Macehiter: The other community there would be the SIs, who do a lot of this work on behalf of organizations. As part of the Oslo messaging, Microsoft has talked about this sort of capability being much more model-driven than a high level of abstraction, as a means to allow SOAs to become more like all ISVs, in terms of delivering more complete solutions. That’s another key community, where Microsoft just doesn't compete, in contrast to IBM, which is competing directly with the likes of Accenture and CapGemini. That’s another community that Microsoft will be looking to work very closely with around this.

Gardner: In the past, Microsoft did very well by targeting the hearts and minds of developers. Now, it sounds like they are going to be targeting the hearts and minds of business analysts, architects, and business-process level oriented developers. Therefore, they can position themselves as a neutral third party in the professional services realm. They can try to undermine IBM’s infrastructure and technology approach through this channel benefit of working with the good tooling and ease of deployment at the modeling and business-process construct level with these third-party SIs. Is that it?

McKendrick: As an addendum to what you just said, Microsoft isn't necessarily going to go directly after customers of IBM, BEA, etc. IBM is providing this potential to companies that have been under-served, companies that cannot afford extensive SOA consulting or integration work. It's going after the SMB sector, the Great Plains, the dynamics application that Jim spoke of. Those are SMB application. The big companies will go to SAP.

Gardner: So, Microsoft could have something that would be a package more amenable to a company, of say, 300-to-2,000 seats, maybe even 300-to-1,000.

McKendrick: Exactly, Microsoft is the disrupter in this case. There are other markets where Microsoft is being disrupted by Web 2.0, but in SOA, Microsoft is playing the role of disrupter and I think that’s what their strategy is.

Kobielus: I want to add one last twist here. I agree with everything Joe said. Also, the Oslo strategy, the modeling tools, will become very important in Microsoft’s overall strategy for the master data management (MDM) market they have announced already. A year from now, Microsoft will release their first true MDM product that incorporates, for example, the hierarchy and management and cross-domain catalog, management capabilities from their strategic acquisitions.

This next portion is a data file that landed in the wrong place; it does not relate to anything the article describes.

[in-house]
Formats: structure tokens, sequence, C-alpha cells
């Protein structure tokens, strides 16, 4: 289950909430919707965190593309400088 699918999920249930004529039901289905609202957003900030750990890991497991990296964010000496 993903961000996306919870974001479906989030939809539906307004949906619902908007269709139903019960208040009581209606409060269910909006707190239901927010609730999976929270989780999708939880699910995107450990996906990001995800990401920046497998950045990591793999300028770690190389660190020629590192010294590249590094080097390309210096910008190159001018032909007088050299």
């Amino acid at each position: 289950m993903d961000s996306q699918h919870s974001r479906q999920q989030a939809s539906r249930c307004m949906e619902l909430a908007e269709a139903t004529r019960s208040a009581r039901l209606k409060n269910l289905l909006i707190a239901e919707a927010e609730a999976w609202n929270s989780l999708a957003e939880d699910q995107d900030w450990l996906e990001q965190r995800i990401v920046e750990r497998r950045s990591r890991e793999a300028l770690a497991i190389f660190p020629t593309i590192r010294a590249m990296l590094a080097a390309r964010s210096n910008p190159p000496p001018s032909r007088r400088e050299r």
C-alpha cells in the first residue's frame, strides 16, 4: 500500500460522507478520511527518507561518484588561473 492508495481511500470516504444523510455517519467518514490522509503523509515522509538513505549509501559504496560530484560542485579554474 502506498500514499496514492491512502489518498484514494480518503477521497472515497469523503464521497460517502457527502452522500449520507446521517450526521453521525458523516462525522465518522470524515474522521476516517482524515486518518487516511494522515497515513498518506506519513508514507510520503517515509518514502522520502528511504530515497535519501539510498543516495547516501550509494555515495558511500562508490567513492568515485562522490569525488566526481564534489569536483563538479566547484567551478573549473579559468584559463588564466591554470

What Microsoft really needs to be feature-competitive in the MDM market is a model-driven, visual business-process development and stewardship tool. That way teams of business and technical analysts can work together in a customer data-integration, product information-management, or financial consolidation hub environment to build the complex business logic into complex applications under the heading of MDM. If Microsoft's MDM team knows what they are doing and I assume they do, then they should definitely align with the Oslo initiative, because it will be a critical for Microsoft to compete with IBM and Oracle in this phase.

Gardner: As we've discussed on this show, the whole data side of SOA in creating common views, cleaning and translating, schemas and taxonomies, and MDM is extremely important. You can’t do SOA well, if you don’t have a coherent data services strategy. Microsoft is one of the few vendors that can provide that in addition to many of these other things that we're discussing. So, that’s a point well taken. Now, to Joe’s point about the SMB Market, not only would there be a do-it-yourself, on-premises approach to SOA, but there are also SaaS and wire-based approaches.

We've heard a little bit about a forthcoming protocol -- BizTalk Services 1 -- and that probably will relate to Microsoft's Live and other online-based approaches. The end user, be they an architect and analyst or someone who is going to be crafting business processes, if they're using a strictly Web-based approach, they don’t know or care what’s going on beneath the covers in terms of foundations, frameworks, operating systems, and runtime environments. They are simply looking for ease of acquisition and use productivity-scale reliability.

It strikes me that Microsoft is now working towards what might be more of a, Google, or Amazon-type environment, where increasingly SOA is off the wire entirely. It really is a matter of how you model and tool those services that becomes a king maker in the market. Any thoughts on how Microsoft is positioning these products for that kind of a play?

Macehiter: Definitely. The software plus services, which is the way that Microsoft articulates this partitioning of capability between on-premise software and services delivered in the cloud, is definitely a key aspect of the Oslo strategy and BizTalk Services. It’s just one element of that.

For example, if an organization needs to do some message flow that crosses between organizations over the firewall, BizTalk Services will provide a capability that allows you to explore that declaratively. You can see that evolving, but that’s more infrastructure services. Clearly, another approach might be a high-level service, an application type service, and this architecture that Microsoft is talking about is attempting to address that as well.

This is definitely a key element of the story, which is about making sure that Microsoft remains relevant in the face of in an increasing shift, particularly in the SMB market, towards services delivered in the cloud. It’s about combining the client, the server and services, and providing models in terms the way you think about the applications you need and in terms of the way you manage and deploy them that can encompass that in a way that doesn’t incur significant effort.